About

Embryo Donation...

Our Primary Concern: To give your embryos the best chance for life with a family who will provide a stable, loving environment, and to give you any input in the selection process you desire.

Give the opportunity for life and share the blessing of children with others.

Those of you who have gone through in-vitro fertilization will recall the anguish of thinking you may never have children. Hopefully, through reproductive technologies, your anguish has now been replaced with your own child. But now you have frozen embryos in storage. What should you do with these precious beginnings?

Think of the thousands of couples who experience the same anguish of not being able to have children. Many of these couples are hoping and praying to bear children, but they are not candidates for in-vitro fertilization. This is where you can help. The solution is embryo donation.

The National Embryo Donation Center (NEDC) is a non-profit organization assisting both embryo donors and recipients. When couples go through fertility treatments such as in vitro fertilization, there usually are some remaining fertilized eggs (embryos) that are cryopreserved - frozen and stored for later use.

What is the process?

You will be asked to fill out an application, provide some medical and genetic history, and have some minimal testing. During the process, you may even decide which family will be privileged to adopt your embryos. You may also decide to what degree of contact, if any, you wish to have with the adopting family. During this same time period, you will be instructed to contact and inform the clinic where your frozen embryos are stored that you are donating your embryos to another infertile couple through the NEDC. They will probably require you to sign a medical record release form and a waiver/release of liability form. Once this paperwork is completed, the NEDC can then make arrangements directly with the clinic for the embryos to be shipped to our Center at our cost. (Back to top)

How do we get started?

Fill out our online application, or call the National Embryo Donation Center toll free at 1-866-585-8549. Leave your contact information and we will return your call. We will arrange to get copies of your medical records and schedule an appointment for you to speak with our staff by phone. We will provide you additional information and answer your questions. Don't delay. Give these young lives a chance and provide hope to couples longing for a child. (Back to top)

Where should I send my embryos for storage and/or donation?

Caution: Some centers that offer to store your embryos might require that you relinquish all control once the embryos are stored. In addition, certain centers will sell your embryos for profit. When you are making a decision regarding your embryos, it is important to carefully research all of the facility's policies completely. The NEDC is a nonprofit, 501(c)3 organization. We never sell embryos, nor does your relinquishment of rights to your embryos take effect until the time of transfer to a recipient. (Back to top)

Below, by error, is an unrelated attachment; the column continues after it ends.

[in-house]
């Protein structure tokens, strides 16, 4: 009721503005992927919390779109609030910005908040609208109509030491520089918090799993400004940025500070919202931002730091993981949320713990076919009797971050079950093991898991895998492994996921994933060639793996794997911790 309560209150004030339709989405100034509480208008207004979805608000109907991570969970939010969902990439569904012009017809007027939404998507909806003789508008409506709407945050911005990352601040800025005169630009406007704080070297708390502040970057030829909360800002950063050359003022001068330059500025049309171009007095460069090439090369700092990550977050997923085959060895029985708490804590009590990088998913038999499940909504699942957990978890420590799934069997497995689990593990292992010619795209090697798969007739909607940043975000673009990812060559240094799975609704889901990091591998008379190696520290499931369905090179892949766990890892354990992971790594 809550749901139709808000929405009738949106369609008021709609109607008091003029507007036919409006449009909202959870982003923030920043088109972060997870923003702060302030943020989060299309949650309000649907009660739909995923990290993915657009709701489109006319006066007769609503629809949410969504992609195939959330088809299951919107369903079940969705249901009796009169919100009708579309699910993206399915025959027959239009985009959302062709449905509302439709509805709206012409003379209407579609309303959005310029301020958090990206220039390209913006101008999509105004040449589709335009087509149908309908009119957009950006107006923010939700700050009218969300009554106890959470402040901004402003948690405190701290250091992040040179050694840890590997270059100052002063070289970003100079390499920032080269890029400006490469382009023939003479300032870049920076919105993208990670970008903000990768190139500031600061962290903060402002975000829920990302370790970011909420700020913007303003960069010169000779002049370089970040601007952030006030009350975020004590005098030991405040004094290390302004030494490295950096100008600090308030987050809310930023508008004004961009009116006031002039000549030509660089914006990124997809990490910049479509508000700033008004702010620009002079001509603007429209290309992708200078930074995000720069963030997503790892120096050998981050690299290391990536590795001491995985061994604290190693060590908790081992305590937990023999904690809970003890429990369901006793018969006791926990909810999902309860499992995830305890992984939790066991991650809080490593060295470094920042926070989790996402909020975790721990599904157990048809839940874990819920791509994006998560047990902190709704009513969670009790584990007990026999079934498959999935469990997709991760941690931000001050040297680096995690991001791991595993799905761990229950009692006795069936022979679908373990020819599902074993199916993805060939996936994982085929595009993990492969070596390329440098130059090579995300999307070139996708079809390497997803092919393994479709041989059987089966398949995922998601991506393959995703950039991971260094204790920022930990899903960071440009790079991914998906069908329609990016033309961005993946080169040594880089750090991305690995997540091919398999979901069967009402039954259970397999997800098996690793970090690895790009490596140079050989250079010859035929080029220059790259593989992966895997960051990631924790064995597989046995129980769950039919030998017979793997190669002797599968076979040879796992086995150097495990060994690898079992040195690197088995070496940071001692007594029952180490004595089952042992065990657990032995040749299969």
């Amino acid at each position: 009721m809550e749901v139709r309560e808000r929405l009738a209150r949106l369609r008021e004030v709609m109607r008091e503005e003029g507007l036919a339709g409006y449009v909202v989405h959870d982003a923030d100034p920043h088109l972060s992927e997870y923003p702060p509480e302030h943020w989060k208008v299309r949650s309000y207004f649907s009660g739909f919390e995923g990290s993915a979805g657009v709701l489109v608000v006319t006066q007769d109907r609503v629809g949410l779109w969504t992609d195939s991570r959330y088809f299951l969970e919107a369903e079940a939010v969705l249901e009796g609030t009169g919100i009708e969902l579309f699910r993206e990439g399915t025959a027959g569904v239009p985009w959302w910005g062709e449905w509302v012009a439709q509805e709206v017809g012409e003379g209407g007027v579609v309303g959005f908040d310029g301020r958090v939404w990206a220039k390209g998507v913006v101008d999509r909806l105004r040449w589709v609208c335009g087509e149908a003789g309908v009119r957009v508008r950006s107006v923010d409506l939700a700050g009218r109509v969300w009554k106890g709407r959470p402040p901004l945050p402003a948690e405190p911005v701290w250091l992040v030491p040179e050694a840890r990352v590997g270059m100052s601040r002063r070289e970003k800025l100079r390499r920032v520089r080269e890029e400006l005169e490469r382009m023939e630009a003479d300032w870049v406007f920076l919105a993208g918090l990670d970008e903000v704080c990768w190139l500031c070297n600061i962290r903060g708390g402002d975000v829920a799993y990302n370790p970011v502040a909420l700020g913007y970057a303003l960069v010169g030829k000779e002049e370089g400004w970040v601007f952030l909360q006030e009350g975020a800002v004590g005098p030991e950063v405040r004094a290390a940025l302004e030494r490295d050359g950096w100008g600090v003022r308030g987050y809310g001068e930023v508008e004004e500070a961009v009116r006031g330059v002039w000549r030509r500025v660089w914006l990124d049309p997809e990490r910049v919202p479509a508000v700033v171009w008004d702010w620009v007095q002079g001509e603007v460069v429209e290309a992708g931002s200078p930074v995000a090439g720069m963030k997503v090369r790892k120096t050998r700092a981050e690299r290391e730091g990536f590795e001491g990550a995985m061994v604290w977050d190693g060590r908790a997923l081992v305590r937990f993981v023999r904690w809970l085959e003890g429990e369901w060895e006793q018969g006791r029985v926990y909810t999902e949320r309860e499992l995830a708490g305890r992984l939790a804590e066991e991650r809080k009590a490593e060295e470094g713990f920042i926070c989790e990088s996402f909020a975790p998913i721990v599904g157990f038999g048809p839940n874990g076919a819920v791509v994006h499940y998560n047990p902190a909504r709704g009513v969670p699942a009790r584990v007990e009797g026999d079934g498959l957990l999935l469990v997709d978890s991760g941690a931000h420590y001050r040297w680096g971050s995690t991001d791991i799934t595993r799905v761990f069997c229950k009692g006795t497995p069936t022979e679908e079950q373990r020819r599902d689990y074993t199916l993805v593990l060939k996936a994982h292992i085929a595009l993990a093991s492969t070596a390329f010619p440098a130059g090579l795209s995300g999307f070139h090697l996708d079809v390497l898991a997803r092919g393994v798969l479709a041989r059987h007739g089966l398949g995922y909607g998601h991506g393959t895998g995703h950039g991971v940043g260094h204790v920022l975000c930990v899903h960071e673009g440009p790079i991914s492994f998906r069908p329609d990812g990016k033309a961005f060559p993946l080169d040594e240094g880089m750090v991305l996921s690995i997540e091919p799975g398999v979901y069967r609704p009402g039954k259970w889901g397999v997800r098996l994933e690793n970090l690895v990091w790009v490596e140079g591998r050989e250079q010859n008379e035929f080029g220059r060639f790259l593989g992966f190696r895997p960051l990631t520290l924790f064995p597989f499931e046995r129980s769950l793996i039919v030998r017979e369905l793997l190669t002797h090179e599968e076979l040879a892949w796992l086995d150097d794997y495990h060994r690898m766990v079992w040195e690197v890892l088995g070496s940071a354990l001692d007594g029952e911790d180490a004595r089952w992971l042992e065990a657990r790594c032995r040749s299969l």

What is the chance of embryos successfully implanting?

According to the CDC, for embryo adoption the national average pregnancy rate is 43 percent and the national average live-birth rate is 35 percent. These statistics are from a database of all U.S. assisted reproductive technology clinics. The NEDC's overall pregnancy rate per transfer is 50% and its live-birth rate is 47%. Not all embryos survive the freeze/thaw process, and thawing of your embryos may not lead to a transfer. However, this still offers the greatest hope for both your frozen embryos and many infertile couples. (Back to top)

Is there a cost to me?

There are no fees for the donating/genetic parents. The adopting families cover all costs. (Back to top)

What types of donation are available?

All types - from anonymous to completely open, depending on your desires. (Back to top)

Can I decide to whom my embryos will go?

Under your instruction, the embryos will only be given to the adoptive family of your choice. You can choose the couple based on anonymous or non-anonymous information supplied by them. The National Embryo Donation Center reserves the right to place certain restrictions on the adopting parents. (Back to top)

Are the adopting couples screened?

Yes, they are screened for infectious diseases, general and reproductive health, and their ability to successfully parent children. The NEDC works with an experienced adoption agency to ensure appropriate screening and to assist you with your decisions. (Back to top)

Will I be responsible for my embryos, or have parental rights?

Prior to donation, you will sign a form relinquishing your rights and transferring those rights to the adopting family. (Back to top)

Could the children from the embryo donation inadvertently meet their siblings and reproduce?

In our large society, the risk is negligible. Donating your embryos to someone in a different state will further minimize the risk. (Back to top)

Do I have any legal liability?

No. (Back to top)

What will happen to my embryos if I choose not to donate them?

Not making a decision is not a viable option because even though embryos have an indefinite life span in storage, you do not have an indefinite life span, and if you do not make a decision, someone -- very probably the living genetic siblings of those embryos -- will eventually have to make it for you. Although you may be struggling with the idea of donating your embryos to another couple, your decision to help others have children is the most caring and compassionate option to choose. (Back to top)

Please visit our Common Questions page for further information on embryo donation and adoption.